The eviction on Thursday of the municipal building of Tirúa, southern Chile and occupied by Mapuches in support of indigenous prisoners on hunger strike, left at least three detainees and deepened the tension in the area, on the eve of a crucial meeting between communes and authorities.
«In the face of the illegal seizure of the municipality of Tirúa, personnel of the Prefecture of Public Order Control (COP) proceeded in accordance with order of eviction. There are currently three people in detention. Damage is reported at the access door,» Carabineros police reported on Twitter.
A hundred people peacefully occupied the Tirúa consistoral building on Wednesday, 700 kilometres south of Santiago, to reject the violence recorded in the area in the last few days and in support of the hunger strike held for more than 90 days by thirty Mapuche prisoners.
The best-known Mapuche prisoner is the «machi» (spiritual guide) Celestino Córdova, who was sentenced to 18 years in prison for the murder of an elderly couple in 2013 and seeks to serve his sentence at his home and renew his «rewe» or spiritual energy.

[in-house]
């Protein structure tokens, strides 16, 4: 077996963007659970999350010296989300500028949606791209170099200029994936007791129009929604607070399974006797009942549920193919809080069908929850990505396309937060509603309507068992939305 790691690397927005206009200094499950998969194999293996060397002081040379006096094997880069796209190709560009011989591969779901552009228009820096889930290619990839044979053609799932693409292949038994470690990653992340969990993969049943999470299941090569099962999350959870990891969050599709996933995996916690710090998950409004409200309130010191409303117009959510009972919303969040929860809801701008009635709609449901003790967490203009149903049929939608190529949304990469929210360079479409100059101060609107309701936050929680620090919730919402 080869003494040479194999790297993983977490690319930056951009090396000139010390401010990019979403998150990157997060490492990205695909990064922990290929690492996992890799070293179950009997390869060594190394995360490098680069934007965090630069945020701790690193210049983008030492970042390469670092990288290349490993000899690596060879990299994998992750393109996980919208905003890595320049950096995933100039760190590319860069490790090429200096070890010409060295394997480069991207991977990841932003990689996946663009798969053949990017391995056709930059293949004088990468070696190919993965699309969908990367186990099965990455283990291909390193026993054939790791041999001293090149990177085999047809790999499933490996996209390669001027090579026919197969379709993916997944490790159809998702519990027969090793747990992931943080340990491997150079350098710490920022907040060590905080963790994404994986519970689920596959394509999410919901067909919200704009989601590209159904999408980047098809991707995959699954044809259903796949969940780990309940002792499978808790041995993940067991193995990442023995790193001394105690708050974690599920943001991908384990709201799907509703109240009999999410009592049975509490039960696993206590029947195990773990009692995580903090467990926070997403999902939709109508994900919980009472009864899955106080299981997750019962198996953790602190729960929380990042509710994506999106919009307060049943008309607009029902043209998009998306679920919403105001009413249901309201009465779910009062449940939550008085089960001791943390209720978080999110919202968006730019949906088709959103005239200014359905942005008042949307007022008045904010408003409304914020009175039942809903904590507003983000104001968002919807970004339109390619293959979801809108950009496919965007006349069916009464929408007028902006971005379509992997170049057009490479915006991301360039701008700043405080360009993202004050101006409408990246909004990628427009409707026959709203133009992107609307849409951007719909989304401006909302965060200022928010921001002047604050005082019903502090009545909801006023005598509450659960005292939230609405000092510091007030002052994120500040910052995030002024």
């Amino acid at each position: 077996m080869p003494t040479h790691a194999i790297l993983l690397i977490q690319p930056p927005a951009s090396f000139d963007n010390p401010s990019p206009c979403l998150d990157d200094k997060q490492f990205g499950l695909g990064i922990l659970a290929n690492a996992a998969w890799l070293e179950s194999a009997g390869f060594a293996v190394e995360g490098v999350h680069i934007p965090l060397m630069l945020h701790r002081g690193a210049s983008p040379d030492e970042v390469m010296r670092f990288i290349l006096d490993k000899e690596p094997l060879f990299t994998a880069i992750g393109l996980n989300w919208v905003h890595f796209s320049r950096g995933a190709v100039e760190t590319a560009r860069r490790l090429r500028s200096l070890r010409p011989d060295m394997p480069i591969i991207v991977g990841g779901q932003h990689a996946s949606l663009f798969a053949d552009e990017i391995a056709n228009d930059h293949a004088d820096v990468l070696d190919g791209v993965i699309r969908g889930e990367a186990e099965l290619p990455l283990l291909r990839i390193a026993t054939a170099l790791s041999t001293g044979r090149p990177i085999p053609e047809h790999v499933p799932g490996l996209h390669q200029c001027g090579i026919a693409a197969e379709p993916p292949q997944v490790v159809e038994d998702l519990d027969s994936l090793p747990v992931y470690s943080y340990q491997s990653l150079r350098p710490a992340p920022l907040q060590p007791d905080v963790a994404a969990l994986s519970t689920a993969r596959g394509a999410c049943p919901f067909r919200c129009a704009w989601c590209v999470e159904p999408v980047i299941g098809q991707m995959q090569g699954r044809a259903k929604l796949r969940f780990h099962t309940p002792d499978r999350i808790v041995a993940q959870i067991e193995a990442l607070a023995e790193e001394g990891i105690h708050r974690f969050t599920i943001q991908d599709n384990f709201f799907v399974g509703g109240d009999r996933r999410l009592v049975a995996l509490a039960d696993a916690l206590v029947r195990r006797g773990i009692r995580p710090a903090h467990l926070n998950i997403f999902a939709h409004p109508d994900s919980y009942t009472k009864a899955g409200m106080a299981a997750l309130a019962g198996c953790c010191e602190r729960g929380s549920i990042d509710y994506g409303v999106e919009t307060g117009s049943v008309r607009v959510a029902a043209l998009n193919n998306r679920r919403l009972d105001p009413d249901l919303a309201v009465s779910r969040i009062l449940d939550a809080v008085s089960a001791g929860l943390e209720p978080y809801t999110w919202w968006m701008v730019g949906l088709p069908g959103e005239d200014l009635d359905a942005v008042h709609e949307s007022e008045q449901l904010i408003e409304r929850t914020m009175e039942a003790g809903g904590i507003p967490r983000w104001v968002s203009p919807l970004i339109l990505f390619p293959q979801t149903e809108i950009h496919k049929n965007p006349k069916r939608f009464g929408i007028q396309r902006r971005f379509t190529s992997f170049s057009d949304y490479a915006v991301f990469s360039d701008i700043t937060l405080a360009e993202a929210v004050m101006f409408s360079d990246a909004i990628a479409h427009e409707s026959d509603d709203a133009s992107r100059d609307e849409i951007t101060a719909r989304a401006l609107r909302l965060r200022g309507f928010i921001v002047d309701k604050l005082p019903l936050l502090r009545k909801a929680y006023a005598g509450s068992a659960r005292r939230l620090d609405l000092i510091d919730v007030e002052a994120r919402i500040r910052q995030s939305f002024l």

«There is a problem that is not historically solved, has been incubating and developing and, unfortunately, no government, especially this one, has sought a solution of understanding and agreement so that this does not continue to happen,» Mayor Tirúa, Adolfo Millabur, told the media.
On Thursday morning, at least 10 trucks and three machinery were set on fire in Padre Las Casas, in the La Araucanía region, according to local newspapers.
In that region and others in southern Chile there has been for decades the so-called «Mapuche conflict», which has risen in intensity in recent weeks and which pits indigenous communities against agricultural and forestry companies that exploit lands considered ancestral.
Among the main Mapuche claims are greater representation in Parliament and the creation of an Indigenous Ministry, as well as the constitutional recognition of the indigenous peoples and the implementation of UN Convention 169, ratified by Chile more than a decade ago.
According to figures from the last census, Mapuches are the largest native town in Chile and account for about 10% of the population.
Five municipal buildings in the area that had been occupied days ago by mapuche communes were violently evicted on Saturday night by Carabineros, while civilian groups armed with sticks released racist cries against the Indigenous.
The Government convened a meeting on Friday in Temuco, capital of La Araucanía, with representatives of Mapuche prisoners and regional authorities to try to decompress the conflict, although the comuneros have placed little hope on the meeting.
Video via Twitter @MegafonoPopular